April 22, 2020
I’m inviting you and my community to make and hang the prayer ties outside your home or business as a symbol of prayer, peace, gratitude and support.
At this time of social distancing, I want to emphasize contemplative insights and practices that help us heal our sense of separation and isolation, promote connection and awaken a sense of creativity and responsibility for all beings.
People in almost every faith tradition across the world have ways of hanging simple objects as expressions of prayer, sending forth love, courage and healing into the world. Many churches celebrate Advent and Lent by tying ribbons, banners or cloth around trees to enrich the celebration. As Easter approaches, perhaps this practice will help you in your embrace of new life and resurrection. The Lakota and Cherokee people use prayer ties (tobacco or cornmeal wrapped in cloth) as offerings of prayers, intentions, and gratitude, tying them to trees or leaving them in sacred places. All who come in contact with the prayer ties are blessed by the intentions and prayers. In Ireland, Scotland and Wales people tie strips of colored cloth called “clooties,” to ask for blessings. Buddhist prayer flags hold prayers blown by the wind to promote peace, compassion and wisdom.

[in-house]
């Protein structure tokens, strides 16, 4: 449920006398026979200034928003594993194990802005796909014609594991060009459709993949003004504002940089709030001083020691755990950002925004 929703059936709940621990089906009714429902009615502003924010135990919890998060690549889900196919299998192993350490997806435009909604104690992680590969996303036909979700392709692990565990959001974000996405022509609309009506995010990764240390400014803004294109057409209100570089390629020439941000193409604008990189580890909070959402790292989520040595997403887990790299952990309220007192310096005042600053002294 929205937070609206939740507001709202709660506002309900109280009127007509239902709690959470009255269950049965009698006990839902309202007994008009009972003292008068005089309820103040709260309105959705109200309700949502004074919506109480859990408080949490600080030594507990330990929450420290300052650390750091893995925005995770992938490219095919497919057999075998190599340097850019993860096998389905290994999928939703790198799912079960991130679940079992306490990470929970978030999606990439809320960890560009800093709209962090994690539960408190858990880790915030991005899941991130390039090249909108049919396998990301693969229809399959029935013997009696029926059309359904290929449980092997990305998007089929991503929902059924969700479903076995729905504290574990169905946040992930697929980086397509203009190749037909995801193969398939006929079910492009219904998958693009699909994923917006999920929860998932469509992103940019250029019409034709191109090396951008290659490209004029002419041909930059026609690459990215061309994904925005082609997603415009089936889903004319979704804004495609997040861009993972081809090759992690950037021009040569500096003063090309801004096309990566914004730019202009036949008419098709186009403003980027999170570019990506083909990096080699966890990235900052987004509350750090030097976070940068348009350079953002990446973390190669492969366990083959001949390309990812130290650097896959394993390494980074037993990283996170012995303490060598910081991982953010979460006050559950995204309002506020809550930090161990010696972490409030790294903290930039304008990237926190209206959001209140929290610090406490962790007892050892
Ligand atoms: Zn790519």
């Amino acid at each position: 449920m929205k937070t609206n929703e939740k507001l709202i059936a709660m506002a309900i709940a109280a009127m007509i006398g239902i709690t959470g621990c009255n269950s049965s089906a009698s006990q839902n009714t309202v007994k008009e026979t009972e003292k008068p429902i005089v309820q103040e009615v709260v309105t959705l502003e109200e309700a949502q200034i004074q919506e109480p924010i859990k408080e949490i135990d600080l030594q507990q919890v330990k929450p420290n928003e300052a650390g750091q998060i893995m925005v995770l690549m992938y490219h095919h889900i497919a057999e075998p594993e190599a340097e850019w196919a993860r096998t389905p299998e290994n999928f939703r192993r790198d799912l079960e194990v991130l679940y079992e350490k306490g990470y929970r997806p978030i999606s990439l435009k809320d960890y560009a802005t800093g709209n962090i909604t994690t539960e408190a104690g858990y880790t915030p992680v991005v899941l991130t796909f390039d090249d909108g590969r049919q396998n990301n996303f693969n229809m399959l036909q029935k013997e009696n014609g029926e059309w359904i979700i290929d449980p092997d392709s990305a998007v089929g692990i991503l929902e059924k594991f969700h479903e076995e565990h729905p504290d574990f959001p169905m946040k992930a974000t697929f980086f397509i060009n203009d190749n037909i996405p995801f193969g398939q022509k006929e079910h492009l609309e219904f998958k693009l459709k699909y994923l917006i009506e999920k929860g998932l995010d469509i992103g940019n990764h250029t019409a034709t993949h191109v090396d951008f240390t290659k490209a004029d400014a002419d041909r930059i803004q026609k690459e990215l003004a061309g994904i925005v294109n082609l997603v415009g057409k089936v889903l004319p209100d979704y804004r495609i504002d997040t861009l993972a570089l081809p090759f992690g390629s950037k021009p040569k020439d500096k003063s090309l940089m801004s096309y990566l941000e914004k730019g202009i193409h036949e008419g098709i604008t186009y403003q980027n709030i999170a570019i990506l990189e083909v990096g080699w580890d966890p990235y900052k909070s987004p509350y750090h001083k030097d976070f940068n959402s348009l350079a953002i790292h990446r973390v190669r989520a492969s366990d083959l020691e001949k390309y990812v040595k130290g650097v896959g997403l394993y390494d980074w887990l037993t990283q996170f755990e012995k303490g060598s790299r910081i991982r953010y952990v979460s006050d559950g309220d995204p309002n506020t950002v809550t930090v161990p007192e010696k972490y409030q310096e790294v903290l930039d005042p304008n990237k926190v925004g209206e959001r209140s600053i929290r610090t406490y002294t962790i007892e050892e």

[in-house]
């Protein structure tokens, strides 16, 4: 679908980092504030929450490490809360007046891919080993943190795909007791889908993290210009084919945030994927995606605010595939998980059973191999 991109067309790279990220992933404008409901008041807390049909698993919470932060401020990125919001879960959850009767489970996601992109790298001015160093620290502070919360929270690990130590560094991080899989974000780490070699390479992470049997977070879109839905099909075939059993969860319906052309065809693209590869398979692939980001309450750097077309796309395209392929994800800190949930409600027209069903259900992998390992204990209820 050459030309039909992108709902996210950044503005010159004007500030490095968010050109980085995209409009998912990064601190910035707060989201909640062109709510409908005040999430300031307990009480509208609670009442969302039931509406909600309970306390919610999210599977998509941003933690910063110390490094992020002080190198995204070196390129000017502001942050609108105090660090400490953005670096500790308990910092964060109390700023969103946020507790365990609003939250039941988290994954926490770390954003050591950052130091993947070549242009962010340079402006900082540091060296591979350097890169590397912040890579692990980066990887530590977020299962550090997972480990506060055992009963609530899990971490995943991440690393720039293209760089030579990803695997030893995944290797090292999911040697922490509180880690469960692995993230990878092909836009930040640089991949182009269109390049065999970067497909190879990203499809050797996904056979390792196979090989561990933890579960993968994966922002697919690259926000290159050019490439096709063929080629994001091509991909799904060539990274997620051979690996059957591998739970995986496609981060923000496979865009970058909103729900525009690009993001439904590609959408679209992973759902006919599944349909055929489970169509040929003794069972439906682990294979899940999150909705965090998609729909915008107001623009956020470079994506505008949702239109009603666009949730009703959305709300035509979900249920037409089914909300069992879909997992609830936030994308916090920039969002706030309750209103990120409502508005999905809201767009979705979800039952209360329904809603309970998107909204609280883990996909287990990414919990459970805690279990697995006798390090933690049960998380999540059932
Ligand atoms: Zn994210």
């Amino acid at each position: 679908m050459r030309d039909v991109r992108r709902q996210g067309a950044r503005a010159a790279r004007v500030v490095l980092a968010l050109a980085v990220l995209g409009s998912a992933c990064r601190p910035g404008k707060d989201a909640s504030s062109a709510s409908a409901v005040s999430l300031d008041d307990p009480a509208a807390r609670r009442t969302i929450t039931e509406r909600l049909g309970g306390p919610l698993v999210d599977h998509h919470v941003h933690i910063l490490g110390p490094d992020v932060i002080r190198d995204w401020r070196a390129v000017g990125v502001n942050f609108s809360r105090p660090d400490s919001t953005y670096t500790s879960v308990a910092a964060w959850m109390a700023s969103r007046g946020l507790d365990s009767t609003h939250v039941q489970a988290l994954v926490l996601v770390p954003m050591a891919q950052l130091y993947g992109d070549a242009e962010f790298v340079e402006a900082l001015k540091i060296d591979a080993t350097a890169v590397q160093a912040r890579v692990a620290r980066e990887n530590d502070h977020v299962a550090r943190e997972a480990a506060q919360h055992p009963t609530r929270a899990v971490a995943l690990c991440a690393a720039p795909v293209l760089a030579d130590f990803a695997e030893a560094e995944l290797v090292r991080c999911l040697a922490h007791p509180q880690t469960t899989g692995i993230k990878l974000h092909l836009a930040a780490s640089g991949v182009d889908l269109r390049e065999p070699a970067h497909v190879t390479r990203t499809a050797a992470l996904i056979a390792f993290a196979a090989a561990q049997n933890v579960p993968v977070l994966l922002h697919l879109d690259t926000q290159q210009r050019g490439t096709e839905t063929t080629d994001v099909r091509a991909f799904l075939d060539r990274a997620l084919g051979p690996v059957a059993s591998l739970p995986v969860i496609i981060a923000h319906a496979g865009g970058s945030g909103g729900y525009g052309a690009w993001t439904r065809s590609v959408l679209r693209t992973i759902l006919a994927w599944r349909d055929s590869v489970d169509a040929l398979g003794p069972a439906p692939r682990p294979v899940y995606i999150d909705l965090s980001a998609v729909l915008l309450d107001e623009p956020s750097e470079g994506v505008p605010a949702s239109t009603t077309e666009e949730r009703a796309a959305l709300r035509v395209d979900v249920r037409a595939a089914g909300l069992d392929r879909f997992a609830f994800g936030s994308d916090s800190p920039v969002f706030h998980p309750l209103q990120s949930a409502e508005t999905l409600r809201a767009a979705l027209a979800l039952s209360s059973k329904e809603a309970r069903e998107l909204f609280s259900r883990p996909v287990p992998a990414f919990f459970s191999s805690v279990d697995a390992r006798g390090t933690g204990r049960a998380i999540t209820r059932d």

To make prayer ties:
- Gather alone or with family in a contemplative, devotional manner.
- Cut cloth into small squares about 4 x 4 inches.
- Place prayer intentions of gratitude, healing, wisdom, for those suffering, etc. in center of cloth or write on the fabric.
- Take string, yarn or strips of cloth to tie into a bundle or sew the flags in a straight line.
- With prayer, song and gratitude attach the prayer bundles to a tree or sacred place outdoors
- Visit this place with prayer and gratitude often.
So when you drive by 9 Walker Street in Kittery and see my Peace Flags, know that from a distance I am sending support and prayers.